To illustrate a scenario of widespread sexual favoritism, the EEOC discusses the Broderick case, cited in Miller, in which a federal district court concluded that a staff attorney at the Securities and Exchange Commission ("SEC") established that she was forced to work in a hostile work environment where plaintiff and other female employees were deprived of promotions and job opportunities due to, among other things, a number of sexual affairs between four of plaintiff's supervisors and other women. 685 F. Supp. at 1273-75, 1278. The court emphasized while plaintiff was the target of a few unwelcome sexual incidents, the more compelling aspect of her claim was the offensive environment created by these supervisors through their sexual relationships with other women in which plaintiff's motivation and performance were severely affected. See id . at 1278.
The EEOC's Policy Statement is regularly relied upon by courts for its policy on isolated favoritism. In addition, some courts have acknowledged a potential cause of action based on widespread favoritism as articulated in the Policy Statement. For example, in Bartniak v. Cushman & Wakefield, Inc., where a plaintiff requested a sexual favoritism jury charge, the court quoted the EEOC Policy Statement and noted that "a charge of sexual favoritism may be appropriate in some circumstances." 223 F. Supp. 2d 524, 531-32 (S.D.N.Y. 2002). However, citing DeCintio, the court concluded that plaintiff's evidence fell short of widespread favoritism. See id .
Bad Facts Make Bad Law: Widespread Favoritism Theory Limited To Extreme Cases
Beyond Miller and Broderick, very few - if any - courts have found viable sexual harassment claims on a widespread favoritism theory. This is not surprising, since courts are rarely faced with the outrageous behavior found in Miller . While the effect of Miller remains to be seen, it is unlikely that the floodgates will suddenly open to these claims, considering that the EEOC's widespread favoritism policy - promulgated over fifteen years ago - has rarely been invoked by courts. Even under the EEOC's policy, only a rare set of circumstances could create a hostile work environment based on consensual sexual relationships in the workplace. Without an egregious set of facts, the judiciary appears hesitant to extend the protection of the anti-discrimination laws and depart from the well-settled paramour rule.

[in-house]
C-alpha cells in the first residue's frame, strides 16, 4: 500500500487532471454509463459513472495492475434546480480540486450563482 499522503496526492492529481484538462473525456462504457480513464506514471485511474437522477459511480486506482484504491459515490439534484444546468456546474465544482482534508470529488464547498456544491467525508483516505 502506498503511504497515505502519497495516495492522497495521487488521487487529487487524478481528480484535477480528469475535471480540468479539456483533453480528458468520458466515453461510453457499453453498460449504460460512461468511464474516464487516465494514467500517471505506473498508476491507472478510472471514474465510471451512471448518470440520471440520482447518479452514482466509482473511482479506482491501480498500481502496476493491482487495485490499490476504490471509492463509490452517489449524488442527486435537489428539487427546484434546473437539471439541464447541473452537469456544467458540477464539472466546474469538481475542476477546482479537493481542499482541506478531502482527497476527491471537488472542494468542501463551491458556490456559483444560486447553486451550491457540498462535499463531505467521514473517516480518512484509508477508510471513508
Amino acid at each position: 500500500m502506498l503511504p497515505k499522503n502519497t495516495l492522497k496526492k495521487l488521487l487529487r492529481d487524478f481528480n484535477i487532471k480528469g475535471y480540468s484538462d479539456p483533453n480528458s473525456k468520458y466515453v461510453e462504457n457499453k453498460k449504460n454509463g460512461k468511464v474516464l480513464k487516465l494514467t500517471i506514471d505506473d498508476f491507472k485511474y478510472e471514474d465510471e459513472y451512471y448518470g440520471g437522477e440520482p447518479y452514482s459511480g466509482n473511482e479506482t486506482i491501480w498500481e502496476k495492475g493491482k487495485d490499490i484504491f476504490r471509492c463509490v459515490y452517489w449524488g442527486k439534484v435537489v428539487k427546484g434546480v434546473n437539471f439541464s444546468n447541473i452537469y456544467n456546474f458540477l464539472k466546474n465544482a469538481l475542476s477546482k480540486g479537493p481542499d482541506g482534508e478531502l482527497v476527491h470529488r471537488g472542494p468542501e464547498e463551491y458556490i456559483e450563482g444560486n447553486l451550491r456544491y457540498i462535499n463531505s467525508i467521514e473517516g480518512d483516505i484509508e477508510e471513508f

Preventing A Miller Scenario
The favoritism cases and EEOC policy, however, can assist employers in preventing and defending claims of sexual favoritism. Employers should keep in mind the key factors behind the Miller court's decision (and the EEOC's policy) in order to evaluate the legal risk to the company, including (1) the number of employees with whom the supervisor has sexual relationships; (2) the number of supervisors engaged in sexual affairs with subordinates; (3) how public the relationships are in the office and the interaction between the employees who are the supervisor's paramours and the supervisor; (4) whether the employees having these relationships are receiving benefits that other employees are not receiving and which are not justified by performance or other merit-based reasons; (5) whether the employees who are having these relationships with supervisors wield power over the employees who are not in such relationships; and (6) whether the overall feeling in the workplace is that in order to be promoted or receive equal treatment, an employee must have sexual relations with the supervisor.
In addition, employers should train supervisors and managers about the legal risks that may flow from relationships with subordinates, and should consider prohibiting such relationships. Even though isolated instances of favoritism towards paramours are generally lawful, they inevitably create employee relations problems, and potential lawsuits. An increased awareness may alleviate potential issues before they become "widespread" and potentially actionable.
Kevin B. Leblang is Chairman of the Employment Law Group at Kramer Levin Naftalis & Frankel LLP and Rachel Manne is an Associate in the group.